New Zealand Main


New Zealand, if you didn't know, is actually two islands. Generally speaking, the North Island equals beaches, and the South Island equals mountains. There is, as you might guess, a bit more to it than that, but the formula does reflect the great Down Under passion for the outdoors.

The unmatched scenery includes rain forests and glaciers, rivers and lakes loaded with trophy trout, alpine mountains with superb skiing, and the kind of hiking found on the Milford Track, touted as "the finest walk in the world." Yes, these Kiwis are an active bunch: They invented bungy jumping, believe there is no friendlier game than rugby (the national sport), and just may be the world's most enthusiastic sailors. If you like cultural insights with your great outdoors, consider that New Zealand's 3.8 million inhabitants (outnumbered, it must duti- fully be noted, by some 60 million sheep -- give or take 10 million or so) not only celebrate a Maori artistic heritage that dates back centuries, but have also produced world-renowned opera singers (Kiri Te Kanawa), filmmakers (Jane Campion, who directed The Piano), and top-drawer wines, including some of the world's pre- mium sauvignon blancs. In short, it's a country for all seasons -- especially when you consider that in December it's summer Down Under.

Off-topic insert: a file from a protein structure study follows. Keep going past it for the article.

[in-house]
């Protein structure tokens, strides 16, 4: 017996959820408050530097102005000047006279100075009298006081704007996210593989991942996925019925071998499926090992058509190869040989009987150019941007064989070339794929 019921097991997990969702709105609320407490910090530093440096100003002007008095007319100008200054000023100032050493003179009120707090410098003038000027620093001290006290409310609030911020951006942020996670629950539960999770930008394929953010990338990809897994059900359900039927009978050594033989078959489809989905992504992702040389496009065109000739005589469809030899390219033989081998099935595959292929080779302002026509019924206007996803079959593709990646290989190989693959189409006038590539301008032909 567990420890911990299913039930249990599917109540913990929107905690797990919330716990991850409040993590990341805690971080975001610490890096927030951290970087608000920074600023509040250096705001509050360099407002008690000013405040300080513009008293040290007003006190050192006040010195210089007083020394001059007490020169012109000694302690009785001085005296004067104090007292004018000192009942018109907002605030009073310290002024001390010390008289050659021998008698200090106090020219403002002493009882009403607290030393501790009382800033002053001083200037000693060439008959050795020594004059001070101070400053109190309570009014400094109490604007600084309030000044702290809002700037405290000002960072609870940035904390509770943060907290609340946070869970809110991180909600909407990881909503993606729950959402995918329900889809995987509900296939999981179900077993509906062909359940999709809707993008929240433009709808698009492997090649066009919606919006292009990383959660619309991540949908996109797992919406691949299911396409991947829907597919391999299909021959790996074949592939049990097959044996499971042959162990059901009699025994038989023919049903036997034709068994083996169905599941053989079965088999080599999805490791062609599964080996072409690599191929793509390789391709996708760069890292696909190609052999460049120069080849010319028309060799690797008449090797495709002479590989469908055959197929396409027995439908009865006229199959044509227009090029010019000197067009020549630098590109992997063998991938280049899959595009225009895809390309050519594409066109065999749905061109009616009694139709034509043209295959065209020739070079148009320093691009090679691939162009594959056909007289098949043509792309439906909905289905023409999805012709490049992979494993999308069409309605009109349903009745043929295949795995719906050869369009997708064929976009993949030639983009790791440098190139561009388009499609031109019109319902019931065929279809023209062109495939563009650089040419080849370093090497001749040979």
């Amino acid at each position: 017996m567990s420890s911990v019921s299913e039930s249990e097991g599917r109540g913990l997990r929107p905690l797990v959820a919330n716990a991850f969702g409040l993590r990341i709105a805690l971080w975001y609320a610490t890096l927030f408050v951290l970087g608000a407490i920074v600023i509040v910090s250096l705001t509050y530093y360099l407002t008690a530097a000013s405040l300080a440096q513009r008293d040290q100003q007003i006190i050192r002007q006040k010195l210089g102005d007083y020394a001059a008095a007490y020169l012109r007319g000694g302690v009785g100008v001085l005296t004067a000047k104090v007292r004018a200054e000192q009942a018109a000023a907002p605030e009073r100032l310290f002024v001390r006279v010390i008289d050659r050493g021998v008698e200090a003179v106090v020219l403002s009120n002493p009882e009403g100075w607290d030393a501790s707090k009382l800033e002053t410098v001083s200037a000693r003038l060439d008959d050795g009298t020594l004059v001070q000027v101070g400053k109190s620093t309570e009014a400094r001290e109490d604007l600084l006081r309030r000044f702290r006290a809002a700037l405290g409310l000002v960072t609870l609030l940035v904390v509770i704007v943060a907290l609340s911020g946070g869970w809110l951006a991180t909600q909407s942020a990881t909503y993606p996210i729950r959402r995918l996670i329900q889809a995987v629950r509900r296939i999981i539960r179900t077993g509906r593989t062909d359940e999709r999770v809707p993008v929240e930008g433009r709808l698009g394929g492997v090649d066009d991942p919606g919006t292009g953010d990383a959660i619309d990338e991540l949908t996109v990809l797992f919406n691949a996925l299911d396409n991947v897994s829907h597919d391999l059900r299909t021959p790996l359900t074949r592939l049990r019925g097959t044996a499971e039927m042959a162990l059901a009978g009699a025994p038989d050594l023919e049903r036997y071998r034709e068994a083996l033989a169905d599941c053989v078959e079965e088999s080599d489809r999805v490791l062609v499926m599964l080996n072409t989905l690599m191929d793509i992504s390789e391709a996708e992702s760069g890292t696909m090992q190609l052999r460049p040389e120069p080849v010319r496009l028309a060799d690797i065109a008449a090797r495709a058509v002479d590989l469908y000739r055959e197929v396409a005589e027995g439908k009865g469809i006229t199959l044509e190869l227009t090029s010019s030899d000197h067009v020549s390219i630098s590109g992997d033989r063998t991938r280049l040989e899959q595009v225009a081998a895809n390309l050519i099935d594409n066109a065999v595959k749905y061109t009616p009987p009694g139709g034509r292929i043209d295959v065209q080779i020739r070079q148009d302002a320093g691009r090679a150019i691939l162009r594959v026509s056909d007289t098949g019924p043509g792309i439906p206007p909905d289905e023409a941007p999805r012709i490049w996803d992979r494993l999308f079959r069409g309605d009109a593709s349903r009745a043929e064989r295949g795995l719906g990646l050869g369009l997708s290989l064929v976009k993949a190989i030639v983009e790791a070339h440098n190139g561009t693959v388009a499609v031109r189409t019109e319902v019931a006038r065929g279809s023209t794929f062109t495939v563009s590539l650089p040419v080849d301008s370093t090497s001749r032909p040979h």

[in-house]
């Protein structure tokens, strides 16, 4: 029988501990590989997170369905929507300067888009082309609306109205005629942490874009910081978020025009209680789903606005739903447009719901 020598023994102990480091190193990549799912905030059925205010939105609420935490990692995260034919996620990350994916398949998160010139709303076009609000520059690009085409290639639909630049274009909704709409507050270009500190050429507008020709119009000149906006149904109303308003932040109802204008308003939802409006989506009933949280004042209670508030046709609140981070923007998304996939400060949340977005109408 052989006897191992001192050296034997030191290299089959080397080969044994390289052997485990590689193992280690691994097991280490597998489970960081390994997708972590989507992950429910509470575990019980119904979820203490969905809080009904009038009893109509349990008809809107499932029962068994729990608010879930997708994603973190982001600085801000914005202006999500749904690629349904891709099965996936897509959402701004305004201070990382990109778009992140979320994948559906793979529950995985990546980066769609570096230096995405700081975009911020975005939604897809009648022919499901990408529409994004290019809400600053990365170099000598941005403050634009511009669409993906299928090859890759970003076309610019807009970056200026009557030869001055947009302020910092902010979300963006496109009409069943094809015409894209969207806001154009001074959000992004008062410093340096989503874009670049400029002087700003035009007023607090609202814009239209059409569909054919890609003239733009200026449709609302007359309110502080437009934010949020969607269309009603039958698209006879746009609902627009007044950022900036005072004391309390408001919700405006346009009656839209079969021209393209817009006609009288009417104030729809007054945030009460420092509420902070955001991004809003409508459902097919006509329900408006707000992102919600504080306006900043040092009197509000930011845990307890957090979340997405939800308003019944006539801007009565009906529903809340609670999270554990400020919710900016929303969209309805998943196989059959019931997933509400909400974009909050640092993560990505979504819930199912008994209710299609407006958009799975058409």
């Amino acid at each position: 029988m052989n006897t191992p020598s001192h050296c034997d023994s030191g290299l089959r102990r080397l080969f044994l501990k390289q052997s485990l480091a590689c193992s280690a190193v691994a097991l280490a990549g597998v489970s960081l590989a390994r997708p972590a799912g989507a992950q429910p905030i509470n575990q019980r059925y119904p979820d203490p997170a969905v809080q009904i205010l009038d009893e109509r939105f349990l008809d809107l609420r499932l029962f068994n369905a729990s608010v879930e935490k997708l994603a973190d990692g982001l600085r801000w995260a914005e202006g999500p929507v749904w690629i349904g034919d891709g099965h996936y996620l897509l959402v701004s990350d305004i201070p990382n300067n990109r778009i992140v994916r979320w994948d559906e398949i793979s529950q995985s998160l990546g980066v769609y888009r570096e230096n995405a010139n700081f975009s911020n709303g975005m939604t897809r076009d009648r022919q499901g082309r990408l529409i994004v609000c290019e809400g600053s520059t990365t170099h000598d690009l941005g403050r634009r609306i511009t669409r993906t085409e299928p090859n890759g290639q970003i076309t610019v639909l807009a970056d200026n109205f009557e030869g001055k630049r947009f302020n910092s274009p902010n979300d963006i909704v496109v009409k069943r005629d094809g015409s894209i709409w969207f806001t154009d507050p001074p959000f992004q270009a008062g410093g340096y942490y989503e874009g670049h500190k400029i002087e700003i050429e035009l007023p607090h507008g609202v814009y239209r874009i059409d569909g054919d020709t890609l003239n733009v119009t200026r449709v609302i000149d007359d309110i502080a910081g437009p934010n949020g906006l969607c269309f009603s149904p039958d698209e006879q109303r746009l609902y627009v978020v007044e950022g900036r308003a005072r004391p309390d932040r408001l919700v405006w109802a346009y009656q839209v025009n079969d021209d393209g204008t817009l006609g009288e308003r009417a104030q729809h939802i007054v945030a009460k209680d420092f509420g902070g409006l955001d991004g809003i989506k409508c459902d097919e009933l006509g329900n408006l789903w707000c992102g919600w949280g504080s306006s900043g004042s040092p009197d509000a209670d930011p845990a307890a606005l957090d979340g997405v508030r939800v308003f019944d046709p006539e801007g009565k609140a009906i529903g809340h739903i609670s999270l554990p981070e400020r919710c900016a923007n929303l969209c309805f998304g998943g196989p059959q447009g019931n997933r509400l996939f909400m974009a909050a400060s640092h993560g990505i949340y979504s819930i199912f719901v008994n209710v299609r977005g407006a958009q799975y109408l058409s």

Why here? There are clear, clean waters, fjords and coves along the Marlborough Sounds' 930 miles of coastline. Then, there are the 106 wineries and 600 mussel farms. Why now? Suffer, if you will, the drudgery of winter. But in New Zealand, it's summertime, so break out the Sauvignon Blanc and mussels and have yourself a picnic on the deck of a boat or in a vineyard overlooking the tran- quil countryside.